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Ensuring sexual and reproductive health commodities reach “the last mile”

The delivery of an effective Sexual Reproductive Health and Rights (SRHR) programme depends on the availability of health commodities for the end-user.

“Bringing health commodities to the point of service delivery and making sure they reach the last mile are critical links in the logistics systems that support product availability,” said Mr. Alain Sibenaler, the UNFPA Uganda Representative.

Thus, between April 19-27 2021, UNFPA Uganda in collaboration with the Ministry of Health (MoH), implementing partners, and national warehouses conducted its first spot-check under the Last Mile Assurance (LMA) process. Spot-checks are undertaken periodically to provide reliable evidence on whether UNFPA-donated programme supplies were adequately managed and safeguarded by implementing partners, and effectively and timely reached the designated service delivery points (SDPs) where beneficiaries can access them (the "last mile"). They also provide the opportunity for UNFPA and its implementing partners to identify bottlenecks at an early stage and coordinate mitigation actions that best support shared objectives.

The main objectives of the spot-checks in Uganda were to: provide reliable evidence on whether UNFPA-donated programme supplies were adequately managed and safeguarded and effectively and timely reached the designated service delivery points (SDPs) where beneficiaries can access them; to provide an opportunity for UNFPA and its implementing partners to identify issues at an early stage and coordinate mitigation actions that best support shared objectives; and to build the capacity of Ministry of Health, UNFPA Uganda country office and implementing partners in the conduct of spot-checks and inventory audits.

The spot-check examined seven reproductive health commodities: Implanon, Jadelle, Male Condoms, Depo Provera, Sayana Press, Female Condoms, and Oxytocin delivered to Ministry of Health and managed by Joint Medical Stores during the period of 01 January 2019 – 31 December 2020.

Two national warehouses (Joint Medical Stores and National Medical Stores) and 31 health facilities across seven districts; Kampala, Luwero, Mityana, Mpigi, Mukono, Nakaseke, and Wakiso were assessed. The activity also evaluated the role of four implementing partners in reproductive health commodity supply chain including Marie Stopes Uganda, Population Services International-Uganda Reproductive Health Uganda, Uganda Health Marketing Group, and USAID RHITES.

The spot-check included inspection the implementing partners inventory records; performance and reconciliation stock-counts; assessment of the condition of the goods; assessment the adequacy of inventory levels maintained (i.e. stock-outs, stocks below mandated minimum levels, potential excess stocks); quantify adjustments due to waste and losses; tracing samples of deliveries to ensure that they were received in the right quantities and condition; trace samples of distributions by the implementing partners to ensure the products reached the intended facilities in the right quantities and conditions; and assessing the level of implementation of key internal control requirements for the management and safeguarding of the supplies.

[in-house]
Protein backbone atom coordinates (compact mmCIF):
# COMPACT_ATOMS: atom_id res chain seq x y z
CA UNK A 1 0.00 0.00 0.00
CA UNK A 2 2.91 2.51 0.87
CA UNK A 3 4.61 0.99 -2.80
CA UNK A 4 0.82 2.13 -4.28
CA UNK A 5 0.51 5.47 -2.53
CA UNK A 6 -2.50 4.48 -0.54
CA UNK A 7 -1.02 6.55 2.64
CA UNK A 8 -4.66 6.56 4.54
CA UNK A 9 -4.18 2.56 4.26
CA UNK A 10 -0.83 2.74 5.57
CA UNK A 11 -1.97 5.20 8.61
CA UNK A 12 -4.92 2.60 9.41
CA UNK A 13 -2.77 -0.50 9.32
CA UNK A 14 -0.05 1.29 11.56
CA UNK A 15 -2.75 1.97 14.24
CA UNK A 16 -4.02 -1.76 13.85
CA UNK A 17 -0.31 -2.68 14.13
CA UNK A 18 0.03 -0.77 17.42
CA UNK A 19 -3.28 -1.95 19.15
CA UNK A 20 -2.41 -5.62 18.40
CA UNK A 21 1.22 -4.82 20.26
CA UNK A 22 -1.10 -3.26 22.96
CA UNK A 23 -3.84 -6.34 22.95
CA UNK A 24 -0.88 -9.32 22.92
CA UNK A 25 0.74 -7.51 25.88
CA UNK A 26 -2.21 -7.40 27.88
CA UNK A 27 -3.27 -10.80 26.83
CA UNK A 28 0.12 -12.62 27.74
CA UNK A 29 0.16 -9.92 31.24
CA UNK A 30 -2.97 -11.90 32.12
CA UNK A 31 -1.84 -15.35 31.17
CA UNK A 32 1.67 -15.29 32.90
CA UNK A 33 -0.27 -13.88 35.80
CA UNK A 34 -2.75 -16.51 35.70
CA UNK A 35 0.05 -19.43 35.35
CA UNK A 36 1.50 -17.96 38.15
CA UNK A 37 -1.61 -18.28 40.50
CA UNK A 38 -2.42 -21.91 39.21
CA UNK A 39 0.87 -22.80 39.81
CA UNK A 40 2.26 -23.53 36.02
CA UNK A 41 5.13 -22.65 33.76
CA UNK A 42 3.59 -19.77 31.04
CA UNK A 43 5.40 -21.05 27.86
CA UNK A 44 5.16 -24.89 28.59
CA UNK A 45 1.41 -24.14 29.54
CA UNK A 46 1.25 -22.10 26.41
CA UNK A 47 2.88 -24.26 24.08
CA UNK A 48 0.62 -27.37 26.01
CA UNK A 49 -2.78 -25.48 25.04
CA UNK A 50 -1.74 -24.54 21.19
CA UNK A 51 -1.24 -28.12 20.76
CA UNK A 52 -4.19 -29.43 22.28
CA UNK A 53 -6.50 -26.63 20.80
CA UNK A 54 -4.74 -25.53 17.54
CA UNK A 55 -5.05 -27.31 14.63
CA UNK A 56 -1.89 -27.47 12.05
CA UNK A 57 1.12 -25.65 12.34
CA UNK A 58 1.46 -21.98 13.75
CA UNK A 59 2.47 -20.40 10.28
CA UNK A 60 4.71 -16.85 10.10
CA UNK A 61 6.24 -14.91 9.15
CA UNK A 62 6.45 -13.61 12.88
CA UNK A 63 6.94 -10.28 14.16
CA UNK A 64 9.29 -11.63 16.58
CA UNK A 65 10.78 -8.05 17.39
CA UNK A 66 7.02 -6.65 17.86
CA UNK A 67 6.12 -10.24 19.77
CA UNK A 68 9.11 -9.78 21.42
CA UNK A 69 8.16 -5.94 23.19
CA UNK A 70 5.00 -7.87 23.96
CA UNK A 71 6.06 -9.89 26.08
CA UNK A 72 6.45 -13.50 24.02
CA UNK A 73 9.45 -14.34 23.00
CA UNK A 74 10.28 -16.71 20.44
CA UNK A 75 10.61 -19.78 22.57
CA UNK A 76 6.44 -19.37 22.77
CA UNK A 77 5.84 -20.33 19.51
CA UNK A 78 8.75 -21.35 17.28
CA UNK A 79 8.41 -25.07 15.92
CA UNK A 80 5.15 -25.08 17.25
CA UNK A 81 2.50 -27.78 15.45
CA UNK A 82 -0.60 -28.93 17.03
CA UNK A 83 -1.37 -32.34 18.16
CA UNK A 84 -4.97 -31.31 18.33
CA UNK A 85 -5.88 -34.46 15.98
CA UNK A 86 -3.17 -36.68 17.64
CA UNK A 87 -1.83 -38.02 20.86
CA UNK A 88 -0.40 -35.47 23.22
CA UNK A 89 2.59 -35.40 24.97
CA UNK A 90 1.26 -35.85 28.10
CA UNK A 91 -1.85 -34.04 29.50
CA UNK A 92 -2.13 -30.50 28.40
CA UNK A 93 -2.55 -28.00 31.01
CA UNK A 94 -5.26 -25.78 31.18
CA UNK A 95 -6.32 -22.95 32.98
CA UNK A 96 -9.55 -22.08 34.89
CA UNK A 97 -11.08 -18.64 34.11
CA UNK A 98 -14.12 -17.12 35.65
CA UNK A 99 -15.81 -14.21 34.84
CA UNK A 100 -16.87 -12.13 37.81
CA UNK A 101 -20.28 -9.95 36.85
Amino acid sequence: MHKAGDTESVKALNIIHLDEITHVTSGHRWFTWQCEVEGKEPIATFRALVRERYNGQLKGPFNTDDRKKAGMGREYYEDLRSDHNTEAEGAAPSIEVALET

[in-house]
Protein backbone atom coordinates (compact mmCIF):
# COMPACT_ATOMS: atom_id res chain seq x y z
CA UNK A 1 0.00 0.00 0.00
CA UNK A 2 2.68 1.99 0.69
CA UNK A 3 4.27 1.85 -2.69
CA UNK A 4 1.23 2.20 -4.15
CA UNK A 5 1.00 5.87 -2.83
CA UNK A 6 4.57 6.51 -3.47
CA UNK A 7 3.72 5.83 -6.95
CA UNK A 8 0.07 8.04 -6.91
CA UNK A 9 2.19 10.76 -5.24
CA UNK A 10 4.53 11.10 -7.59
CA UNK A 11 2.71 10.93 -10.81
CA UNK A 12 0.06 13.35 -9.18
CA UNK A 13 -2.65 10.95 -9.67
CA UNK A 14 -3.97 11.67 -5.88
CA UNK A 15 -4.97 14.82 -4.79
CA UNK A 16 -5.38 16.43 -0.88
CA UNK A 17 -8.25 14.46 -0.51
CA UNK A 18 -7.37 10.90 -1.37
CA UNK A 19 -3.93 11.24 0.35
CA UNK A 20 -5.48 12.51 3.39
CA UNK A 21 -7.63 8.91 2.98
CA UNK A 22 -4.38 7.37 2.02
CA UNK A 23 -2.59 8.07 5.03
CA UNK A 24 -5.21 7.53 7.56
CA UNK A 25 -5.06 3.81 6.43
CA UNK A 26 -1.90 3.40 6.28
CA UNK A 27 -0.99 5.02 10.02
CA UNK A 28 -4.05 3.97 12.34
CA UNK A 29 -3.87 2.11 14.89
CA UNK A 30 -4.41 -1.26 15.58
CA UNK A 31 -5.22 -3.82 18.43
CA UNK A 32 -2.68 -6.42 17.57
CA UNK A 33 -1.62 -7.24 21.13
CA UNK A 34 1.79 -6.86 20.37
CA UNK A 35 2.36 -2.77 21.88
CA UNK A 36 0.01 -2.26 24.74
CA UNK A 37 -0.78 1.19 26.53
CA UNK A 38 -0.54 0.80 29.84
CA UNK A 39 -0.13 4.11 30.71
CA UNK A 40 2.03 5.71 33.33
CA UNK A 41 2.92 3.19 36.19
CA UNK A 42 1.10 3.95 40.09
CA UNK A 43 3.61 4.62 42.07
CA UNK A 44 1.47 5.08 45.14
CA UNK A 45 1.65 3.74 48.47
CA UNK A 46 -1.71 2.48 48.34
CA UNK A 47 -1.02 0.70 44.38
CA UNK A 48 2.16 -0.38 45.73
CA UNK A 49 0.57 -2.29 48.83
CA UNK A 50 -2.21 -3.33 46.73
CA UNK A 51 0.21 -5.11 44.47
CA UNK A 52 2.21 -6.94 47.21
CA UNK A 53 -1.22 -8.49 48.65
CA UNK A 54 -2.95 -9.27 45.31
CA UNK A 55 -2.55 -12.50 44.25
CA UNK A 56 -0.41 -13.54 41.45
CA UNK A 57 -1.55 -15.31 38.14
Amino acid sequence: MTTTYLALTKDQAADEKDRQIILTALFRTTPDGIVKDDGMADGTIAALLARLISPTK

UNFPA Uganda Programme Analyst (Family Planning) Ms. Roselline Achola said that working with a third party - Earnest & Young - was to enable the transfer of knowledge to the Uganda country office colleagues, who will then continue to do the spot-check exercises in the subsequent quarters.

 

“The on-the-job training provided by Ernest & Young will allow the country office staff to undertake future spot-checks with limited or no involvement of external resources. Furthermore, this inventory spot-checks provide an opportunity for UNFPA and its implementing partners to identify issues in timely manner and coordinate mitigation actions that best support shared objectives,” Ms. Achola said.

 

One leader of the consortium of private service delivery points in Mukono district said the exercise was a learning experience which will boost their knowledge and skills.

 “For instance, we did not know that the commodities we receive from Joint Medical stores require maintaining stock cards. Now that I  have been taken through the basics, it is a learning point for us and I will ensure that every member of this consortium has a well maintained stock card for accountability,” he said.

Background:

Uganda is one of the countries that benefit from the UNFPA supplies programme and each year UNFPA contributes over a third (4 - 8 million USD worth of Reproductive Health Commodities) of the overall national reproductive health commodity budget. These supplies are managed by the Ministry of Health which provides oversight to ensure proper warehousing, distribution, and utilization by the intended population.

Uganda has over 6,404 health facilities, of which 3,084 (48 percent) are public, 2,373 (37 percent) are private for-profit (PFPs), and 947 (15 percent) are private not-for-profit and these receive their reproductive health pharmaceutical supplies from majorly two national warehouses -  the National Medical Stores that supplies commodities to public health facilities, and the Joint Medical Stores that supplies to private –not- for- profit health facilities through the alternative distribution mechanism.

Written by Roselline Achola and Timothy Kasule